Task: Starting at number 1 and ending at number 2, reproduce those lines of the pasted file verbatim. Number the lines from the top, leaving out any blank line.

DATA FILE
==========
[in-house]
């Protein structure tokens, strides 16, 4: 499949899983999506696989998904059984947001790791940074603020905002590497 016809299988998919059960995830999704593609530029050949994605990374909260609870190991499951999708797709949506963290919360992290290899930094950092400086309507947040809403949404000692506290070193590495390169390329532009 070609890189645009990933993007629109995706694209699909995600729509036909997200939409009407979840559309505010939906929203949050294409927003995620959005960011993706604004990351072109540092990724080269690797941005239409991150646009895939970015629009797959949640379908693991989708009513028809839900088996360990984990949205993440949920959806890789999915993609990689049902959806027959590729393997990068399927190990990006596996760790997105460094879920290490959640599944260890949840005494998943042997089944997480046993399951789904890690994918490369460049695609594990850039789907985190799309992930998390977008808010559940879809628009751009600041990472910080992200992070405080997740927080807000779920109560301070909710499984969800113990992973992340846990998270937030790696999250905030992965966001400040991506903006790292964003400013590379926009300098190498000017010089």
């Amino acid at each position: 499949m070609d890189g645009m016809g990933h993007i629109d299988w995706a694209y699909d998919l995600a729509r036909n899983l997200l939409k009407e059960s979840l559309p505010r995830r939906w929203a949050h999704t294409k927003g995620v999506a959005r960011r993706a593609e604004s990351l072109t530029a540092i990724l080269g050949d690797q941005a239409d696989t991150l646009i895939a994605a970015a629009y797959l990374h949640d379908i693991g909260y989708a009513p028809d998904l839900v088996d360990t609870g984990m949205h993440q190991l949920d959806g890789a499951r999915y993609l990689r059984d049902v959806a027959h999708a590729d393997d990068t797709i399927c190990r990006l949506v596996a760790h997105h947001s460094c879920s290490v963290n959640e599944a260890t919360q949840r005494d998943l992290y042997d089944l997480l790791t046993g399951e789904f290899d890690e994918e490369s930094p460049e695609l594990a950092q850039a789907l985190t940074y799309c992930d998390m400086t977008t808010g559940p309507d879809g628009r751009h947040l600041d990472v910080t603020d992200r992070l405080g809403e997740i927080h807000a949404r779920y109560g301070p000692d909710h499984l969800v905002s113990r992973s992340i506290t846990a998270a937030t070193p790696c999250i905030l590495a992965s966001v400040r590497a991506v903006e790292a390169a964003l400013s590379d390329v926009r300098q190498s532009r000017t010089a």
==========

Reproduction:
[in-house]
């Protein structure tokens, strides 16, 4: 499949899983999506696989998904059984947001790791940074603020905002590497 016809299988998919059960995830999704593609530029050949994605990374909260609870190991499951999708797709949506963290919360992290290899930094950092400086309507947040809403949404000692506290070193590495390169390329532009 070609890189645009990933993007629109995706694209699909995600729509036909997200939409009407979840559309505010939906929203949050294409927003995620959005960011993706604004990351072109540092990724080269690797941005239409991150646009895939970015629009797959949640379908693991989708009513028809839900088996360990984990949205993440949920959806890789999915993609990689049902959806027959590729393997990068399927190990990006596996760790997105460094879920290490959640599944260890949840005494998943042997089944997480046993399951789904890690994918490369460049695609594990850039789907985190799309992930998390977008808010559940879809628009751009600041990472910080992200992070405080997740927080807000779920109560301070909710499984969800113990992973992340846990998270937030790696999250905030992965966001400040991506903006790292964003400013590379926009300098190498000017010089």